by Jay Connolly
Whether for higher ed, private secondary schools, or cultural nonprofits such as museums and theaters, it is nearly impossible to overstate the importance of your institution’s physical structure. In the education sphere, most leaders understand that, even more so than your school’s academic reputation, website, sports teams, marketing materials, or tour guides, the critical “X-factor” in admissions decisions is the “vibe” potential students get while walking through your facilities. Students and parents are picturing life on campus as they stroll through, so presenting enticing facilities is not just a maintenance issue; it is an admissions issue.
Many schools attempt to address facilities needs via capital campaigns. The first step often involves hiring a fundraising consultant to gauge how much money your institution is capable of raising, and we do not purport to be experts in the realm of nonprofit fundraising. That said, we have worked on enough campus buildings over our 140-year history to know that one big key to success in capital campaigns emphasizing building and infrastructure additions or upgrades happens in the pre-construction planning and design phase. Specifically, to attract significant giving from alumni and other donors, it is imperative to budget for a “wow” factor in the planning and design phase.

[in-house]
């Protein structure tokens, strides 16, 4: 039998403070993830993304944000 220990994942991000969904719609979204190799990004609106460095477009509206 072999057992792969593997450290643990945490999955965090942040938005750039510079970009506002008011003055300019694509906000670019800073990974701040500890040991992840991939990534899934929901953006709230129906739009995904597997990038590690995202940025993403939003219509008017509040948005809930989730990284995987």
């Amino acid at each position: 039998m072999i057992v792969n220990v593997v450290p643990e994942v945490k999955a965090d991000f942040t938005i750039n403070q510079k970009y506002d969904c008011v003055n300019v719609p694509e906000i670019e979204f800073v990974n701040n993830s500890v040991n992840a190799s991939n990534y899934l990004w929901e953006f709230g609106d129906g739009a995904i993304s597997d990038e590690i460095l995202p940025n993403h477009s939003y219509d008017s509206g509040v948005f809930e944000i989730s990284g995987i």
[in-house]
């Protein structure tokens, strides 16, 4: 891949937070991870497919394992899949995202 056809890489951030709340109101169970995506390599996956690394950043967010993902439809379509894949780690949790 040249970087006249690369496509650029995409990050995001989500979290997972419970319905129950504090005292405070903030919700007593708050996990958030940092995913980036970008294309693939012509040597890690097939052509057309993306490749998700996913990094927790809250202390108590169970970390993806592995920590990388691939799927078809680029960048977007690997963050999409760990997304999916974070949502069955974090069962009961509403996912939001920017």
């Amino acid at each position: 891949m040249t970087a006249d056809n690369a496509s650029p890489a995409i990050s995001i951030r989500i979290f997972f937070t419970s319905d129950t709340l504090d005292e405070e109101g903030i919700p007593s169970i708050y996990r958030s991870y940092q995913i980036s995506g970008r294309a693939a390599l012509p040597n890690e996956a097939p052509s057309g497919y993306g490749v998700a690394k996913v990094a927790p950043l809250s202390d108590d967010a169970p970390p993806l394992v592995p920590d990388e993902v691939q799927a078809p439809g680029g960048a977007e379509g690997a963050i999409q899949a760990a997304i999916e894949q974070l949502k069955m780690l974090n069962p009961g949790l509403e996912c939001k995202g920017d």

Even if your most pressing need is a campus-wide plumbing or electrical upgrade, it is generally understood that it is easier to collect donations with the promise of facilities that your supporters are truly excited about – say, a new theater, gym amenities, or a cutting-edge makerspace – than to solicit support for more mundane infrastructure and maintenance needs. With this in mind, smart educational leaders will connect with a planning, design, and construction management firm early in the process to strategize around a package that can accomplish all key goals by focusing on a signature project that will motivate donors while also building in room to take on those less-alluring (but perhaps even more necessary) behind-the-scenes campus upgrades. Doing so can set your educational institution up for capital project fundraising success.
The same holds true for nonprofit cultural institutions such as museums and theaters. Your donor base is not entirely different from those students surveying a campus; like most of us, they want to be associated with a healthy, vibrant organization, and beyond the infrastructure needs one might want or need to address, blueprints of bold plans act as a signal to your supporters that you are engaged in a continual march of progress – one which they can propel forward. Planning for physical plant improvements is thus a time to dream big, and maybe even to embrace some degree of Oscar Wilde’s sentiment that “nothing succeeds like excess.”
Of course, while the value of beautiful new facilities is undeniable, educational and nonprofit organizations must also keep a close eye on the budget. Fortunately, not all grand plans need to break the bank, and value engineering opportunities can often be identified when consulting with a firm that tackles planning, design, and construction with a unified and holistic approach.
Jay Connolly is president of Connolly Brothers, Inc.